Eating for higher T
Testosterone is a male sex hormone that affects more than just sex drive. The hormone is also responsible for:
- bone and muscle health
- sperm production
- hair growth
An overall balancing of hormones is important to manage testosterone levels. This means consuming a well-balanced, nutrient-dense diet.
Being mindful of total intake of foods containing hormones or hormone-mimicking nutrients, such as phytoestrogens, is recommended to achieve improved testosterone levels.
Some studies have shown these nutrients may have an effect on overall hormone balance.
Along with your doctor’s recommendations, you may consider potential testosterone-boosting foods as a natural complement to low T treatments.
Two nutrients that are especially important to your diet are vitamin D and zinc, both of which are precursors for making testosterone. This article will focus on the foods highlighting these two nutrients.
Tuna is rich in vitamin D, which has been linked to a longer life and testosterone production. It’s also a heart-healthy, protein-rich food that’s low in calories.
Whether you choose canned or fresh, eating this fish can be a natural way of boosting testosterone. A serving of tuna fulfills your daily vitamin D needs.
If you aren’t a tuna fan, you may consider other fishy sources of vitamin D, such as salmon or sardines.
Remember that moderation is key. Aim for a max of two to three servings a week to minimize your intake of mercury, which is found in seafood.
2. Low-fat milk with vitamin D
Milk is a great source of protein and calcium.
Children and women are encouraged to drink milk for better bone health, but milk can also keep men’s bones strong too. The vitamin D content may also keep testosterone levels in check.
Make sure you choose milk that’s fortified with vitamin D. Choose low fat or skim versions. They have the same nutrients as whole milk without all of the saturated fat.
3. Egg yolks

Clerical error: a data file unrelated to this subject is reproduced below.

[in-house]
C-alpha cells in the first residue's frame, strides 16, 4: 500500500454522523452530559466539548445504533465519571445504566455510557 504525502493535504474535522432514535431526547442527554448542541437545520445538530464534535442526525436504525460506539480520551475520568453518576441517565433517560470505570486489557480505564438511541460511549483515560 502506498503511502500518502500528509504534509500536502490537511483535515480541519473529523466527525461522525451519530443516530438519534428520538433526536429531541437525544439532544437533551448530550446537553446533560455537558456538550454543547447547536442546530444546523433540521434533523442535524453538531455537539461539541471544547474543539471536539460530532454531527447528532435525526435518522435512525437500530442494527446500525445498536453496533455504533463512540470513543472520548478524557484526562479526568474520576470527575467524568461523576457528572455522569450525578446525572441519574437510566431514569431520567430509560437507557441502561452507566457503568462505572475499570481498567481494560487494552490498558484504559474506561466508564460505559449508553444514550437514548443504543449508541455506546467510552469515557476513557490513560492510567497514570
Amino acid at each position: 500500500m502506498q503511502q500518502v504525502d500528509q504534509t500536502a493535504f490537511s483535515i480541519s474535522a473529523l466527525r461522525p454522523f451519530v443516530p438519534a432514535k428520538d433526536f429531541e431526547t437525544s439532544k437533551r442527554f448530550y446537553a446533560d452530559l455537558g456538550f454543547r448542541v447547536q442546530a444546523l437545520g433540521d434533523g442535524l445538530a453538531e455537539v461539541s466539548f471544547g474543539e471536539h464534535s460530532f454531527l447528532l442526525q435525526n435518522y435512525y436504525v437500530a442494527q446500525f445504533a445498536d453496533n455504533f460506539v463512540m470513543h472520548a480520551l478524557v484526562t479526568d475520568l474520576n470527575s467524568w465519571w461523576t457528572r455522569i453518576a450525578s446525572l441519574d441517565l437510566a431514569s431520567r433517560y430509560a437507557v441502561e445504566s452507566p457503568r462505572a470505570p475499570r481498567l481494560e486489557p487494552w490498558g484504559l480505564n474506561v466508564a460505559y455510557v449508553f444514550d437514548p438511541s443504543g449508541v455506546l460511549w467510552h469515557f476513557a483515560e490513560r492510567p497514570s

Egg yolks are another rich source of vitamin D.
While cholesterol has a bad reputation, egg yolk contains more nutrients than egg whites.
The cholesterol of egg yolks may even help low T. As long as you don’t have any preexisting cholesterol issues, you can safely eat one egg per day.
4. Fortified cereals
Eggs aren’t the only breakfast food that can help low T. If you have to watch your blood cholesterol, this is especially good news.
Certain cereal brands are fortified with vitamin D, not to mention other heart-healthy nutrients. Consider incorporating fortified cereals into your breakfast routine to jump-start your day and your testosterone levels.
Zinc is an essential nutrient during puberty, and its effects can keep male hormones in check throughout adulthood.
Men who have low T benefit from increasing their zinc intake if they also have zinc deficiencies. Oysters are good sources of this mineral.
An occasional serving of crab or lobster may do your testosterone levels some good. This is thanks in part to the zinc content in these seafood favorites.
According to the National Institutes of HealthTrusted Source, Alaskan king crab has 43 percent of your daily value of zinc in just a 3-ounce serving.
There are real health concerns about the overconsumption of red meat. Not only do some cuts have more fat than poultry, but eating too much is also linked to certain cancers, such as colon cancer.
Still, some cuts of beef have nutrients that can boost testosterone. Beef liver is an exceptional source of vitamin D, while ground beef and chuck roast contain zinc.
To keep animal fats in check, choose only lean cuts of beef and avoid eating it every day.
When it comes to male-hormone health, beans may offer more benefits than you think. Many legumes, such as chickpeas, lentils, and baked beans, are all considered good sources of zinc.
As a bonus, these foods are full of fiber and plant-based proteins that can protect your heart health.
More food for thought
Healthy diet changes may help with low T, but they’re not cures for hypogonadism. A doctor must confirm that you have low testosterone through a physical exam and blood test.
If you’re diagnosed with low T, you may be prescribed testosterone hormone replacements, such as:
- tablets or pills
- skin patches
- topical gel
These medications can also come with the risk of serious side effects, so make sure you discuss all of them with your doctor beforehand.
Additionally, consider making dietary adjustments to boost your overall health, not just to treat low T.